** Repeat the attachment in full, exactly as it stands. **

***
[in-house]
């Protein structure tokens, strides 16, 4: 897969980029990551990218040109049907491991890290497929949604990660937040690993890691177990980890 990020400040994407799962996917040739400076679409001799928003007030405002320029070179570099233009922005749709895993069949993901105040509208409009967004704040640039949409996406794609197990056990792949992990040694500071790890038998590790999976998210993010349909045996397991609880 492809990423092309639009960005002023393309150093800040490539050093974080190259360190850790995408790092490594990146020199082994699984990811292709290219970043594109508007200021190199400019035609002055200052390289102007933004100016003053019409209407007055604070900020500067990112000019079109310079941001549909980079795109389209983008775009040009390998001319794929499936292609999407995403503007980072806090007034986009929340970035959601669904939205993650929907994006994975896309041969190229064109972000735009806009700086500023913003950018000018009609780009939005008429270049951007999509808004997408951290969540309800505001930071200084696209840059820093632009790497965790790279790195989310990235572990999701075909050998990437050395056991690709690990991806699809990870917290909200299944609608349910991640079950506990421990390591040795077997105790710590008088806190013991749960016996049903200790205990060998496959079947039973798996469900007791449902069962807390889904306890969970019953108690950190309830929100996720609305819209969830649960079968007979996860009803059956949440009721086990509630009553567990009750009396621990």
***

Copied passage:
[in-house]
């Protein structure tokens, strides 16, 4: 897969980029990551990218040109049907491991890290497929949604990660937040690993890691177990980890 990020400040994407799962996917040739400076679409001799928003007030405002320029070179570099233009922005749709895993069949993901105040509208409009967004704040640039949409996406794609197990056990792949992990040694500071790890038998590790999976998210993010349909045996397991609880 492809990423092309639009960005002023393309150093800040490539050093974080190259360190850790995408790092490594990146020199082994699984990811292709290219970043594109508007200021190199400019035609002055200052390289102007933004100016003053019409209407007055604070900020500067990112000019079109310079941001549909980079795109389209983008775009040009390998001319794929499936292609999407995403503007980072806090007034986009929340970035959601669904939205993650929907994006994975896309041969190229064109972000735009806009700086500023913003950018000018009609780009939005008429270049951007999509808004997408951290969540309800505001930071200084696209840059820093632009790497965790790279790195989310990235572990999701075909050998990437050395056991690709690990991806699809990870917290909200299944609608349910991640079950506990421990390591040795077997105790710590008088806190013991749960016996049903200790205990060998496959079947039973798996469900007791449902069962807390889904306890969970019953108690950190309830929100996720609305819209969830649960079968007979996860009803059956949440009721086990509630009553567990009750009396621990």